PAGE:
One consistent way that Fred’s desire to serve was expressed throughout the years was in giving blood.  For decades, every six weeks he would donate his blood, giving in his life time well over 200 galloons of blood.  This is nothing short of amazing.


When Peter went to Russia in 1989 in a children’s theater exchange, Fred and Betty took a month to travel to Moscow to support their son’s artistic endeavor.


Fred retired in 1990.   Shortly thereafter, Fred and Betty joined the Fitness Center at what was then the Tara Hotel, and began going there several times a week.  The setting allowed Fred to overcome his naturally shy nature, allowing him to make many good friends there for the next 23 years.


During the years of his retirement, Fred and Betty took several trips with the Warner Lambert Seniors, travelling to the Grand Canyon, Albuquerque, New Mexico, San Francisco, and the Zion National Park in Utah.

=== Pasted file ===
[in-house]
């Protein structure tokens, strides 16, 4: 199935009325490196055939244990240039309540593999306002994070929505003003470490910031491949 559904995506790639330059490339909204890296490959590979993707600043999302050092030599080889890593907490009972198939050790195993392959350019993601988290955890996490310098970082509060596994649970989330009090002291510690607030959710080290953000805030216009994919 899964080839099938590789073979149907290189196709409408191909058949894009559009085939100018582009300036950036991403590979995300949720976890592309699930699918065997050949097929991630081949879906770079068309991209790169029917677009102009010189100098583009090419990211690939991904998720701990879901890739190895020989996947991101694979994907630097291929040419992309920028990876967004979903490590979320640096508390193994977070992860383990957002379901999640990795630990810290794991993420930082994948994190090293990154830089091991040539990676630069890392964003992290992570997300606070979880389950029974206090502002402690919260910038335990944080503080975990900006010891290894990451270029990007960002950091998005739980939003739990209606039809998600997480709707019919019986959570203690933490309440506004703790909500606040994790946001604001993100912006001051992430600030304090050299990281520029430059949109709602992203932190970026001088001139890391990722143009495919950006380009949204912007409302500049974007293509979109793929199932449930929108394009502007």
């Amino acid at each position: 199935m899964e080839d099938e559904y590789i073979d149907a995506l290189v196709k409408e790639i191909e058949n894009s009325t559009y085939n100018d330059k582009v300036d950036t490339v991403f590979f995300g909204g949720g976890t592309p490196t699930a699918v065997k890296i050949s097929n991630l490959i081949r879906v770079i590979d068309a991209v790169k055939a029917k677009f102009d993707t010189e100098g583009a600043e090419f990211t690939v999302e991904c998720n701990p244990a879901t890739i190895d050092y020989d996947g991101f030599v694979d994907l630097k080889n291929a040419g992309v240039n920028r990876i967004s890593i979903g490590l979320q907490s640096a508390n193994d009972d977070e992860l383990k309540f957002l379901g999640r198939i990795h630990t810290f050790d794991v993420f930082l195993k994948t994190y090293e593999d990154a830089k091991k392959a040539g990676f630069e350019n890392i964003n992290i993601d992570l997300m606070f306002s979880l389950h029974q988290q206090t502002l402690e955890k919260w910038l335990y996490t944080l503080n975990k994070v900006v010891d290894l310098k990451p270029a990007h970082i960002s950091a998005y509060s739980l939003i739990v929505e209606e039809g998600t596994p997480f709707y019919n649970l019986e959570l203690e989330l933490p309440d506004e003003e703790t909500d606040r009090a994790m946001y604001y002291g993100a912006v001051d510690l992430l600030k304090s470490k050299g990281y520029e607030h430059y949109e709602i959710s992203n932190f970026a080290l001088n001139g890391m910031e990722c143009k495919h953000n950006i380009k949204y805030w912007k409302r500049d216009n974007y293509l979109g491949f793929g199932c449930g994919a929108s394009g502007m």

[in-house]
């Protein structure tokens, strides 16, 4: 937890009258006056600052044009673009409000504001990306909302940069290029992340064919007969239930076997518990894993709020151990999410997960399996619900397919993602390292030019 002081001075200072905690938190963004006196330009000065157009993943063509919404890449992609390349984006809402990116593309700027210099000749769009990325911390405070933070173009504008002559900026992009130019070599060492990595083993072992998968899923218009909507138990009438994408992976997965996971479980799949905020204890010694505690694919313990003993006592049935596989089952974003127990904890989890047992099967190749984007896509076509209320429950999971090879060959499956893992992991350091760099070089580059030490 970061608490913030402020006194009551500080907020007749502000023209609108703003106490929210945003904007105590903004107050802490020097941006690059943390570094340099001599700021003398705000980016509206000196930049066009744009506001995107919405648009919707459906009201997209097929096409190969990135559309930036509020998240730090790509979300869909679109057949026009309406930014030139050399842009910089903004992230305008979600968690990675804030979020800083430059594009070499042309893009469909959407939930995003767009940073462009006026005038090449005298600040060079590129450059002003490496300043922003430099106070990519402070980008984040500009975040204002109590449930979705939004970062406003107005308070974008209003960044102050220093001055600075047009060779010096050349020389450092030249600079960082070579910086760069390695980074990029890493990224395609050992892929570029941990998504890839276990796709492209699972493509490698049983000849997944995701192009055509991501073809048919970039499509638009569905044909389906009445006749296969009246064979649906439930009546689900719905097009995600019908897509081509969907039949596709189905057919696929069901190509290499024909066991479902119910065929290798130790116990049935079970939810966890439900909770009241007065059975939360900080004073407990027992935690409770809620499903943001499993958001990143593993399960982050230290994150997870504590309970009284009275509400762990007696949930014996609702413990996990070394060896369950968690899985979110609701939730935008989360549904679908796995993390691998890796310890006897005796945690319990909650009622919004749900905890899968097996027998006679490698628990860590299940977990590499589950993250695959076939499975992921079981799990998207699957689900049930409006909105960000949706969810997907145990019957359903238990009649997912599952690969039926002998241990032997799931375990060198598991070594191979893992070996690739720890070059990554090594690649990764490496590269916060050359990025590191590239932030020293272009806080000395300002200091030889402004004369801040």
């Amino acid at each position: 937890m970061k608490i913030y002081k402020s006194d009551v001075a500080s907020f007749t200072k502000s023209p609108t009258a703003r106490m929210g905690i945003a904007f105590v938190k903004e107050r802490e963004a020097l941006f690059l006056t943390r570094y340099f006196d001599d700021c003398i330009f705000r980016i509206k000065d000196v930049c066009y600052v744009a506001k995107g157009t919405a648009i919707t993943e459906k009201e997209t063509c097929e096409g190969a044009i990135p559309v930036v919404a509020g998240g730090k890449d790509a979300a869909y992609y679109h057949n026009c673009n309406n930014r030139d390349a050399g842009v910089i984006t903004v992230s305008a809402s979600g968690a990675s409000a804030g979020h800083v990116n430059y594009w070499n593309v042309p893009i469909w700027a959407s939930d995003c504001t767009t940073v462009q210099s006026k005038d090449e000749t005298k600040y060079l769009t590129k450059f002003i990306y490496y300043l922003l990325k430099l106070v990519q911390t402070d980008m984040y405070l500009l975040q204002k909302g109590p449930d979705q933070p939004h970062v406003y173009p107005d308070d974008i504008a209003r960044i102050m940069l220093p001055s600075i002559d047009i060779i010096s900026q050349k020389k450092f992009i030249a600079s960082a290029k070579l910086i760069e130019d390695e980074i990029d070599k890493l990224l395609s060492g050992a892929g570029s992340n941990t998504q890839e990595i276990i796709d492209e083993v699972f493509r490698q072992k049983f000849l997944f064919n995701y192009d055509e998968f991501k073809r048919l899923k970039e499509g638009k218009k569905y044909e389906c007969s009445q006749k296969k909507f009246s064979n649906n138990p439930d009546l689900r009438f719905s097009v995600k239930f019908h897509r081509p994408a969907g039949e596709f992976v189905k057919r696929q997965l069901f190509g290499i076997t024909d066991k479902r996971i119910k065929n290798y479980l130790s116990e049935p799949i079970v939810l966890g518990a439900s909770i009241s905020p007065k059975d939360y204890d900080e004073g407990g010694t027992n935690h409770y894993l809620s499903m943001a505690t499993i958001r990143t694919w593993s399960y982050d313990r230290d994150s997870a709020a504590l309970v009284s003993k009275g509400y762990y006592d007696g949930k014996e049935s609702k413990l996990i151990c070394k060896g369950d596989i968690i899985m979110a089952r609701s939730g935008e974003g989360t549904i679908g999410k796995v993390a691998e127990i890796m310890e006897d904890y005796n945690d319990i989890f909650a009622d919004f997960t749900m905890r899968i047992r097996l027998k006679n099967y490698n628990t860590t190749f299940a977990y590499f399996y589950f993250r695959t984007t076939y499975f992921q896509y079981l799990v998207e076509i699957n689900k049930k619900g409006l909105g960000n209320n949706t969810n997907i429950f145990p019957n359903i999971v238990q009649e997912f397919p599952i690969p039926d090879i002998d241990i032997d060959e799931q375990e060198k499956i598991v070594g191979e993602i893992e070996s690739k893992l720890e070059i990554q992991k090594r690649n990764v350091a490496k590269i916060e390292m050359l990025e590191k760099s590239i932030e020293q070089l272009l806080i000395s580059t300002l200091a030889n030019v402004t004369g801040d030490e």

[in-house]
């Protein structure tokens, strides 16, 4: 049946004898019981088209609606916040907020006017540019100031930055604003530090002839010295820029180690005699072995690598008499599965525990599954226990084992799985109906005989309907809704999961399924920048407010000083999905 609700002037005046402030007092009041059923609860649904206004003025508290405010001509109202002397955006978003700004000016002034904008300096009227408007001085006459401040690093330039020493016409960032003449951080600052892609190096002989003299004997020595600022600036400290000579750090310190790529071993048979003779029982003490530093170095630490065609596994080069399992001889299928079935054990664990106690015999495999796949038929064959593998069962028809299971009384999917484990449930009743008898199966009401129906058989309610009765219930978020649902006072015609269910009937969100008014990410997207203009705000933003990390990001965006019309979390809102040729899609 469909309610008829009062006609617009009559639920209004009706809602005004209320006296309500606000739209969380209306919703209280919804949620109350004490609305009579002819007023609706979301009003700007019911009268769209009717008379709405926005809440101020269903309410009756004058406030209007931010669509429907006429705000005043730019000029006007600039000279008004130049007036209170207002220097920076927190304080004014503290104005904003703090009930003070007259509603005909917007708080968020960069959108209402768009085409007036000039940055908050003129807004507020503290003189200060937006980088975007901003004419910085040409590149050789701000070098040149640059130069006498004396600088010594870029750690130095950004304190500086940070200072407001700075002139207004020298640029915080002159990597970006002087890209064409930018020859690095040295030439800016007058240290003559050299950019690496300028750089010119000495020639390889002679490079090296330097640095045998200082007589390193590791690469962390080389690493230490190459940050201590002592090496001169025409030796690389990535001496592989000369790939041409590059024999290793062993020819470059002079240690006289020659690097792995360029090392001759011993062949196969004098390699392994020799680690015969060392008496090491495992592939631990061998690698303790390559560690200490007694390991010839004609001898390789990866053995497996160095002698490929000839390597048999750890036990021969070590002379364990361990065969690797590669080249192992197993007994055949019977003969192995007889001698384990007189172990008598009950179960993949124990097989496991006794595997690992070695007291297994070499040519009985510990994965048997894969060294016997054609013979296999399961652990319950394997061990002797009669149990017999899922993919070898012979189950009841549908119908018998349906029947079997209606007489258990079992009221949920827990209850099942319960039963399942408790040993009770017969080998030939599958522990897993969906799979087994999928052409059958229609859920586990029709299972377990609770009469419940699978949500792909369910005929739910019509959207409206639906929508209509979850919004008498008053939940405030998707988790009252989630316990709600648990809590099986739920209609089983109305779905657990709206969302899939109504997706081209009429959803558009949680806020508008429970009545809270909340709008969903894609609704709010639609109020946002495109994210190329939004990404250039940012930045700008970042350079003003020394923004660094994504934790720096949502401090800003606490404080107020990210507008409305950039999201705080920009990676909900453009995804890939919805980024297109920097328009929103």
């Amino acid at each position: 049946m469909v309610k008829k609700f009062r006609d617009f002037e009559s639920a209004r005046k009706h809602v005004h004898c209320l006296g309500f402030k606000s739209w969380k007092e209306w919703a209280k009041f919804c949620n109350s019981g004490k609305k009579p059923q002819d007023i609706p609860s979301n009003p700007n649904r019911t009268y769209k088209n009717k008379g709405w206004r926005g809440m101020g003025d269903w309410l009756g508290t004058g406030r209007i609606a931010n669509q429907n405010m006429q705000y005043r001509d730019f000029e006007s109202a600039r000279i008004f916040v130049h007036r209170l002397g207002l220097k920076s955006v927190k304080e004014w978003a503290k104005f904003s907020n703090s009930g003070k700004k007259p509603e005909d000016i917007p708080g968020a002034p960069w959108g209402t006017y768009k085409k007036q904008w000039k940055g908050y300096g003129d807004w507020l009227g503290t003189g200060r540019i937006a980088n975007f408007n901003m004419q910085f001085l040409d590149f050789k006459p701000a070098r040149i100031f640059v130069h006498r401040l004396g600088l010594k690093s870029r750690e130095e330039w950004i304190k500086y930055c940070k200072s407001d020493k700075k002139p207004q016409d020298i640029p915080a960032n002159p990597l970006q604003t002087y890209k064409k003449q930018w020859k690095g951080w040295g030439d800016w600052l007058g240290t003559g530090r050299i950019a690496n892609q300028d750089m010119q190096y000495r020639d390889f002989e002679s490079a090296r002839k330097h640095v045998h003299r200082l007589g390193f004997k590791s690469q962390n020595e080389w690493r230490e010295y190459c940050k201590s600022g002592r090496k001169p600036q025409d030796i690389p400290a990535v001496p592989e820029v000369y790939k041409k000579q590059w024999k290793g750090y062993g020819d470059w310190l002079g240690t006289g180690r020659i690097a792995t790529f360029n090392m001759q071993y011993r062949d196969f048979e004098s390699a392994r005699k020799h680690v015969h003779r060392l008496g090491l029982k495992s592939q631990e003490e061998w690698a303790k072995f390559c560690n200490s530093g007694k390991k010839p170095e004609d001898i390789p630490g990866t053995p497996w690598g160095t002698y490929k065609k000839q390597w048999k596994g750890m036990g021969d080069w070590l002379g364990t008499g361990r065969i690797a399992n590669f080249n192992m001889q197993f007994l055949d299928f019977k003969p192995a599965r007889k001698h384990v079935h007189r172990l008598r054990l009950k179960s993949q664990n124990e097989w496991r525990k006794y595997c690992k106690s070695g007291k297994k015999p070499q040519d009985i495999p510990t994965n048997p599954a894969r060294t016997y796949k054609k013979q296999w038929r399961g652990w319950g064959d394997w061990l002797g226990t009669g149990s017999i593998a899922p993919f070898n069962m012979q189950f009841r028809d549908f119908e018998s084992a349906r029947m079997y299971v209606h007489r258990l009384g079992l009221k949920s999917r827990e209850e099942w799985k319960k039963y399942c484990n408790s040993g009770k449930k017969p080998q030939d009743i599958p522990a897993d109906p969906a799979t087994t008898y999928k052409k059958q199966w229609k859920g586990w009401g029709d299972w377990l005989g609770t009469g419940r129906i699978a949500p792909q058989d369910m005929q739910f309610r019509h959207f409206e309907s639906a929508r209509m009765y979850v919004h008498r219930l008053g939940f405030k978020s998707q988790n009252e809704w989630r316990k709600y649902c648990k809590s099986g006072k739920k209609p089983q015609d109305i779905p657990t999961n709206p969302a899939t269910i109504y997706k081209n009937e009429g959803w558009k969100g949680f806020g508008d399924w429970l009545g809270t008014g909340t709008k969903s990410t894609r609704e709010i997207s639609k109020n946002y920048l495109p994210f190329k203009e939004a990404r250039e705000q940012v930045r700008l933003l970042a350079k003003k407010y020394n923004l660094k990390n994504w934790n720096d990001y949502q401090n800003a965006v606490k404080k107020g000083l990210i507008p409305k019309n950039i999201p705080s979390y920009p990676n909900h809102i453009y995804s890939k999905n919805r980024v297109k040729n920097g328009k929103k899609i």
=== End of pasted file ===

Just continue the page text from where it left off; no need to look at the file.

Fred diligently kept up with the work of looking after a house, creating with Betty an extraordinarily beautiful home and yard.


I remember taking several walks with Fred in the neighborhood we share, and enjoyed his gentle and kind company.


Fred enjoyed collecting coins, reading historical novels, playing bridge, and boldly rooting for the Red Sox while living in what is distinctly Yankee territory.


Fred was a loving husband to Betty for 61 years of marriage.  He was a devoted father for Kenny, Nancy and Peter.   He cherished his three granddaughters:  Julie, Laura, and Beth.